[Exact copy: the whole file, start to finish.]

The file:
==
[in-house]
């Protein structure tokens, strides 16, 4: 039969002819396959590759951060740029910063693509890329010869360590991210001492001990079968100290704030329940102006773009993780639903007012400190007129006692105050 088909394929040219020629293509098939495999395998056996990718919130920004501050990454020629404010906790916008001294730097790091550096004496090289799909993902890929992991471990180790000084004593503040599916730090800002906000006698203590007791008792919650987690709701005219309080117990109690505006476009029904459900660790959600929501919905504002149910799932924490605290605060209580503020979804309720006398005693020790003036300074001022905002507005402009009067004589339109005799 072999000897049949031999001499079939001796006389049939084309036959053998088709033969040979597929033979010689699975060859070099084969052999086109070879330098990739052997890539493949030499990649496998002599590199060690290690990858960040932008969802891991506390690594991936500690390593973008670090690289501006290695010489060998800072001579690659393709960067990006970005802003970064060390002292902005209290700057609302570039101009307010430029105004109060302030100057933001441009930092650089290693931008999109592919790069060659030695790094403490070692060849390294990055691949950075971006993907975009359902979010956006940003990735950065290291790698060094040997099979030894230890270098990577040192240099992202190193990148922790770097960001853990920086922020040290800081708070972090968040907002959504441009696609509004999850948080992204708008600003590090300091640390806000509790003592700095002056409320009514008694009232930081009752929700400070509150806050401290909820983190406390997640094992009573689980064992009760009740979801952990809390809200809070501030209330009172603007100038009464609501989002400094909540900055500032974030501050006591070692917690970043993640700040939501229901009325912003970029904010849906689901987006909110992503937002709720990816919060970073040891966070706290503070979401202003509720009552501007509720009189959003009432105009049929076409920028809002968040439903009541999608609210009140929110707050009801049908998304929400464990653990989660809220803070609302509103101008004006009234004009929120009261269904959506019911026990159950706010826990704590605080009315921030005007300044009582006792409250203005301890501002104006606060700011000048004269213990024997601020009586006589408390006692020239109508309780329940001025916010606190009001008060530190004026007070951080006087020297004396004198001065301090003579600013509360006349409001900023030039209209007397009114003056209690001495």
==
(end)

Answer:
[in-house]
């Protein structure tokens, strides 16, 4: 039969002819396959590759951060740029910063693509890329010869360590991210001492001990079968100290704030329940102006773009993780639903007012400190007129006692105050 088909394929040219020629293509098939495999395998056996990718919130920004501050990454020629404010906790916008001294730097790091550096004496090289799909993902890929992991471990180790000084004593503040599916730090800002906000006698203590007791008792919650987690709701005219309080117990109690505006476009029904459900660790959600929501919905504002149910799932924490605290605060209580503020979804309720006398005693020790003036300074001022905002507005402009009067004589339109005799 072999000897049949031999001499079939001796006389049939084309036959053998088709033969040979597929033979010689699975060859070099084969052999086109070879330098990739052997890539493949030499990649496998002599590199060690290690990858960040932008969802891991506390690594991936500690390593973008670090690289501006290695010489060998800072001579690659393709960067990006970005802003970064060390002292902005209290700057609302570039101009307010430029105004109060302030100057933001441009930092650089290693931008999109592919790069060659030695790094403490070692060849390294990055691949950075971006993907975009359902979010956006940003990735950065290291790698060094040997099979030894230890270098990577040192240099992202190193990148922790770097960001853990920086922020040290800081708070972090968040907002959504441009696609509004999850948080992204708008600003590090300091640390806000509790003592700095002056409320009514008694009232930081009752929700400070509150806050401290909820983190406390997640094992009573689980064992009760009740979801952990809390809200809070501030209330009172603007100038009464609501989002400094909540900055500032974030501050006591070692917690970043993640700040939501229901009325912003970029904010849906689901987006909110992503937002709720990816919060970073040891966070706290503070979401202003509720009552501007509720009189959003009432105009049929076409920028809002968040439903009541999608609210009140929110707050009801049908998304929400464990653990989660809220803070609302509103101008004006009234004009929120009261269904959506019911026990159950706010826990704590605080009315921030005007300044009582006792409250203005301890501002104006606060700011000048004269213990024997601020009586006589408390006692020239109508309780329940001025916010606190009001008060530190004026007070951080006087020297004396004198001065301090003579600013509360006349409001900023030039209209007397009114003056209690001495």